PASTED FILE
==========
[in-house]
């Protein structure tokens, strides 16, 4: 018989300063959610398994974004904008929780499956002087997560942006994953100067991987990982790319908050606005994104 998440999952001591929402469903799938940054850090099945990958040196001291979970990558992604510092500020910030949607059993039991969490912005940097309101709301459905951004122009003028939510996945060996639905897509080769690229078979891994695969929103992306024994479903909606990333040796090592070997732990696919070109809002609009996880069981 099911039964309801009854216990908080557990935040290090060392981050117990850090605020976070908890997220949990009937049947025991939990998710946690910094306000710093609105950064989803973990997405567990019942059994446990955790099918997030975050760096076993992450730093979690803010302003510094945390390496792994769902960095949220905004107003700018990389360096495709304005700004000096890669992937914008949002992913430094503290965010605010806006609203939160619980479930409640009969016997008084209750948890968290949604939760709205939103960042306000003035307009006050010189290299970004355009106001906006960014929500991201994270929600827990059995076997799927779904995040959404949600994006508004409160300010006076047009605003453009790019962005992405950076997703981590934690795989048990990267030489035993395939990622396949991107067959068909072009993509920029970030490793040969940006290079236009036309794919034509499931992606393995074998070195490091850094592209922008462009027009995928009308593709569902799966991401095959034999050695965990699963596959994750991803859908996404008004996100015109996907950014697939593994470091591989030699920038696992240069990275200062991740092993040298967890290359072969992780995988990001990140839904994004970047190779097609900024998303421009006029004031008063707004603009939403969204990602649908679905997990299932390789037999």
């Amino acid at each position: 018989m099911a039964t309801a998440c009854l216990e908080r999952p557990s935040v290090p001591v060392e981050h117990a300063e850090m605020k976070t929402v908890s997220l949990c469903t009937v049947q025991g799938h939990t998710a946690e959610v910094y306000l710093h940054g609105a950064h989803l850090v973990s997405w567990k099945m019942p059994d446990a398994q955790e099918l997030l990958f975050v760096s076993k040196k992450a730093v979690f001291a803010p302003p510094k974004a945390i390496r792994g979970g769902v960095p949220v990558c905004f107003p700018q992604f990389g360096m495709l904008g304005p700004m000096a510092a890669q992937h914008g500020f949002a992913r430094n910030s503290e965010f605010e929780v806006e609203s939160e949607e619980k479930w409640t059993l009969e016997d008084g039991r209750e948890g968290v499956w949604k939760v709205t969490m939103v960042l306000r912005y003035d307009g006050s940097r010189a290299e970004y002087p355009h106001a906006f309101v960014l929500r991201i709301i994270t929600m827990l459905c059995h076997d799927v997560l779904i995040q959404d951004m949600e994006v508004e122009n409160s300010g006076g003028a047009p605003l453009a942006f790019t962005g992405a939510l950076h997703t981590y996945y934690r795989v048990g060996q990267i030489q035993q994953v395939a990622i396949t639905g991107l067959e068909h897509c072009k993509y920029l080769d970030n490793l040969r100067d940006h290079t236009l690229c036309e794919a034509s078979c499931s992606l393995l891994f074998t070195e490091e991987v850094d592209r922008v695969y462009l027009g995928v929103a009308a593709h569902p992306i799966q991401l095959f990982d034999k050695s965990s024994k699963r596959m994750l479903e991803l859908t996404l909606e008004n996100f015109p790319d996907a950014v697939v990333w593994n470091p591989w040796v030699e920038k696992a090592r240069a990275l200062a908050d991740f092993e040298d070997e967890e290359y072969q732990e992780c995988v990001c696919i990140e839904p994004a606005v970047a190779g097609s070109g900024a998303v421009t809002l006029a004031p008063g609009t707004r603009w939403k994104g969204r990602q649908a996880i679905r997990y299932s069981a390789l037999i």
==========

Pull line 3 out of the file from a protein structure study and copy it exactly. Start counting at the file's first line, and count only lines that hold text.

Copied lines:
């Amino acid at each position: 018989m099911a039964t309801a998440c009854l216990e908080r999952p557990s935040v290090p001591v060392e981050h117990a300063e850090m605020k976070t929402v908890s997220l949990c469903t009937v049947q025991g799938h939990t998710a946690e959610v910094y306000l710093h940054g609105a950064h989803l850090v973990s997405w567990k099945m019942p059994d446990a398994q955790e099918l997030l990958f975050v760096s076993k040196k992450a730093v979690f001291a803010p302003p510094k974004a945390i390496r792994g979970g769902v960095p949220v990558c905004f107003p700018q992604f990389g360096m495709l904008g304005p700004m000096a510092a890669q992937h914008g500020f949002a992913r430094n910030s503290e965010f605010e929780v806006e609203s939160e949607e619980k479930w409640t059993l009969e016997d008084g039991r209750e948890g968290v499956w949604k939760v709205t969490m939103v960042l306000r912005y003035d307009g006050s940097r010189a290299e970004y002087p355009h106001a906006f309101v960014l929500r991201i709301i994270t929600m827990l459905c059995h076997d799927v997560l779904i995040q959404d951004m949600e994006v508004e122009n409160s300010g006076g003028a047009p605003l453009a942006f790019t962005g992405a939510l950076h997703t981590y996945y934690r795989v048990g060996q990267i030489q035993q994953v395939a990622i396949t639905g991107l067959e068909h897509c072009k993509y920029l080769d970030n490793l040969r100067d940006h290079t236009l690229c036309e794919a034509s078979c499931s992606l393995l891994f074998t070195e490091e991987v850094d592209r922008v695969y462009l027009g995928v929103a009308a593709h569902p992306i799966q991401l095959f990982d034999k050695s965990s024994k699963r596959m994750l479903e991803l859908t996404l909606e008004n996100f015109p790319d996907a950014v697939v990333w593994n470091p591989w040796v030699e920038k696992a090592r240069a990275l200062a908050d991740f092993e040298d070997e967890e290359y072969q732990e992780c995988v990001c696919i990140e839904p994004a606005v970047a190779g097609s070109g900024a998303v421009t809002l006029a004031p008063g609009t707004r603009w939403k994104g969204r990602q649908a996880i679905r997990y299932s069981a390789l037999i």